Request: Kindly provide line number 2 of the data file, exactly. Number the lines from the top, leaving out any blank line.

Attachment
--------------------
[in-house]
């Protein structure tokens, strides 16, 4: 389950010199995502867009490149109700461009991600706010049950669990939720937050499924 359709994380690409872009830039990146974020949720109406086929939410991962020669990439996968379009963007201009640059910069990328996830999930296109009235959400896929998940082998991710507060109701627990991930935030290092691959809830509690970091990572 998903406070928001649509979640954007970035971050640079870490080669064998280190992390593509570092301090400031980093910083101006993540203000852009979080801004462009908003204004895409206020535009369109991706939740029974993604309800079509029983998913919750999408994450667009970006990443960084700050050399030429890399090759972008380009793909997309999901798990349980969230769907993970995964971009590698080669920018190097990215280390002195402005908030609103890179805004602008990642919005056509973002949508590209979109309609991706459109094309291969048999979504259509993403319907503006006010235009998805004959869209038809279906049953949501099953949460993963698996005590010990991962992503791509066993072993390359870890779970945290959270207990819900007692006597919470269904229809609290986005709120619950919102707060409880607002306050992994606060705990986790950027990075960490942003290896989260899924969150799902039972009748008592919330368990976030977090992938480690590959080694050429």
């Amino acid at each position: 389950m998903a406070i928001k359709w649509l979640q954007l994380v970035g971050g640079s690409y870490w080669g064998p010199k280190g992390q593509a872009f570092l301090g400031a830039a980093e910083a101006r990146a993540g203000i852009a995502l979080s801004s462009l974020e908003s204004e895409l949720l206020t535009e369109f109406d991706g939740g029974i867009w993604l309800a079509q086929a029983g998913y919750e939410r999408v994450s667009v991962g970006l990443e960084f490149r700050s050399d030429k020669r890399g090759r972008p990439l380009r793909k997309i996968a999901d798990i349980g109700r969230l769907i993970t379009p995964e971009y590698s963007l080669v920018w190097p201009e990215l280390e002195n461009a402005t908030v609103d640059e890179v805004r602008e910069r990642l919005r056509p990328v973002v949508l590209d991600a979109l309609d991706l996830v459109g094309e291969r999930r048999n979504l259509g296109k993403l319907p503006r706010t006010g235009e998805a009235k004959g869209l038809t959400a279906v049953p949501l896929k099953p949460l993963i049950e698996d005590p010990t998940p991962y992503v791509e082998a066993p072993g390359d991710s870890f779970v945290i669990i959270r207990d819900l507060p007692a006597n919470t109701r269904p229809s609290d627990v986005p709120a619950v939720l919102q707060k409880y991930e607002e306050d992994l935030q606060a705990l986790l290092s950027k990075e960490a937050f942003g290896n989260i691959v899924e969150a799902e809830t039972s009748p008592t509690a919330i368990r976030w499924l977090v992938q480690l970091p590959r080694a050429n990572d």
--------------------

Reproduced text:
């Protein structure tokens, strides 16, 4: 389950010199995502867009490149109700461009991600706010049950669990939720937050499924 359709994380690409872009830039990146974020949720109406086929939410991962020669990439996968379009963007201009640059910069990328996830999930296109009235959400896929998940082998991710507060109701627990991930935030290092691959809830509690970091990572 998903406070928001649509979640954007970035971050640079870490080669064998280190992390593509570092301090400031980093910083101006993540203000852009979080801004462009908003204004895409206020535009369109991706939740029974993604309800079509029983998913919750999408994450667009970006990443960084700050050399030429890399090759972008380009793909997309999901798990349980969230769907993970995964971009590698080669920018190097990215280390002195402005908030609103890179805004602008990642919005056509973002949508590209979109309609991706459109094309291969048999979504259509993403319907503006006010235009998805004959869209038809279906049953949501099953949460993963698996005590010990991962992503791509066993072993390359870890779970945290959270207990819900007692006597919470269904229809609290986005709120619950919102707060409880607002306050992994606060705990986790950027990075960490942003290896989260899924969150799902039972009748008592919330368990976030977090992938480690590959080694050429």